Acadia Sunrise - 2013 by Kathleen Milstein
I have signed up for another workshop in October.  This one is fall in the White Mountains of New Hampshire.  Who knows?  Next year it might be Tuscany or Provence!  Try it!

Friday, June 7, 2013

Cadillac Mountain Sunrise Club



4:31AM June1, 2013
There are times when it is worth it to get up at 3:45 to join other sunrise enthusiasts on the top of a mountain.  This was one!
Between early October and early March Cadillac Mountain in Acadia National Park is the place to go to be the first to see the sun rise in the United States! True and undisputed!  But you'll have to do it before the snow falls and the road closes.
Then you can buy yourself a bumper sticker that reads, "Cadillac Mountain Sunrise Club!



You won't be alone.  Contemplators and camera buffs alike will line the ridge overlooking the ocean and islands.
Alone I might never have done this but I signed up for a four day workshop at Acadia led by John Slonina of Slonina Nature Photography.  Six of us dragged our tripods and cameras out of the van at 4:15am and hoped for brilliance.  We were not disappointed.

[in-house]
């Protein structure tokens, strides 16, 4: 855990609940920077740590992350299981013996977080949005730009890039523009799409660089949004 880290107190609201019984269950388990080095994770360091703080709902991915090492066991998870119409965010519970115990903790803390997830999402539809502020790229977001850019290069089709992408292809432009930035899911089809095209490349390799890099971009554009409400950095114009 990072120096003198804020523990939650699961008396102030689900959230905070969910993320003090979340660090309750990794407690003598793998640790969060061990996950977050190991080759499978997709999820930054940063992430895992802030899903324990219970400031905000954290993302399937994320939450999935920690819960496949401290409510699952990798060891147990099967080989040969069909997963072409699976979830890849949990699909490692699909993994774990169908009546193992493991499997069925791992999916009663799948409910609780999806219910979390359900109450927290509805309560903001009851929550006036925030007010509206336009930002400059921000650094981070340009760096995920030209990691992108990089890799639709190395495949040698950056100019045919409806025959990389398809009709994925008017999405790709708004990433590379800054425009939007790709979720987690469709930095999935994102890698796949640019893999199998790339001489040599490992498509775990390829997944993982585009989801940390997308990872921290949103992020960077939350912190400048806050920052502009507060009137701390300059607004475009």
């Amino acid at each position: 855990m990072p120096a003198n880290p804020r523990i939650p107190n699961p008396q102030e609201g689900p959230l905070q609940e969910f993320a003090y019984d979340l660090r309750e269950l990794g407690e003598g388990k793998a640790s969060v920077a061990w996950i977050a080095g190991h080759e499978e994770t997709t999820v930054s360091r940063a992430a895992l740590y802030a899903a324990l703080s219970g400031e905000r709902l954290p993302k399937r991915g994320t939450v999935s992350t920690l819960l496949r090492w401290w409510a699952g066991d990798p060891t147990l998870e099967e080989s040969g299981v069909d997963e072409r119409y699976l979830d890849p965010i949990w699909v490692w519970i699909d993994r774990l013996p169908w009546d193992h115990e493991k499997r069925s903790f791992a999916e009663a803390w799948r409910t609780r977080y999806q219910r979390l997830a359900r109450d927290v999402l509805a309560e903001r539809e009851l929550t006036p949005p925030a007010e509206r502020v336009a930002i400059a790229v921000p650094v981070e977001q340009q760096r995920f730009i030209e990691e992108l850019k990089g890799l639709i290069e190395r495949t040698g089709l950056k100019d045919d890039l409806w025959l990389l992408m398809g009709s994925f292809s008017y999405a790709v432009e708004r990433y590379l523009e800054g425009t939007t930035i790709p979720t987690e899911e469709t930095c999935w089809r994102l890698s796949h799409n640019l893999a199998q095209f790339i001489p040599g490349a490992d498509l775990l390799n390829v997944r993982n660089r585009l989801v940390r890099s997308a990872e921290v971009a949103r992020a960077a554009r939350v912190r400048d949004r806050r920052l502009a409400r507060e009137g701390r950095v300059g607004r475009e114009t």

I am a workshop fan now!  What a great way to learn, meet people and have fun!




Tuesday, May 28, 2013

Shenandoah National Park - Fog is Fun!

I was lucky!  Yes, very lucky to begin my drive through the Shenandoah National Park in Virginia with a day of fog, clouds and misty forests.  True, I could not see for miles down into the Shenandoah Valley and we had to stick to the 35 mph posted speed limit.  But the fun I had taking pictures in the forest with logs and trees looming up out of the mist was worth it!



You've heard this before from other photographers I'm sure.  When Mother Nature does not cooperate and you don't get the weather you had expected it's an opportunity to stretch your creativity.  Go with it!  Embrace it!  Have fun!  Stop and think for a minute about your camera settings.  What is the ISO?  Should I change it?  What about white balance?  Do I want to shoot on automatic or possibly go with aperture preferred or shutter speed preferred.  A photographer makes a photograph.  A photographer does not take a photograph.



It was gloomy but also beautiful in the woods.  When I got home and was editing my images in Photoshop CS6 I decided to stay with gloomy.  However, I was not absolutely sure how the images would look on my blog because I have a laptop and the exposure changes as I tilt my laptop's top!  My next big investment will be a separate monitor so I don't have to guess.  More later!



This is a small but beautiful national park and frequently is foggy and hidden by clouds.  I highly recommend driving, hiking and fishing the length of it especially in spring or fall.  Pray for "bad" weather!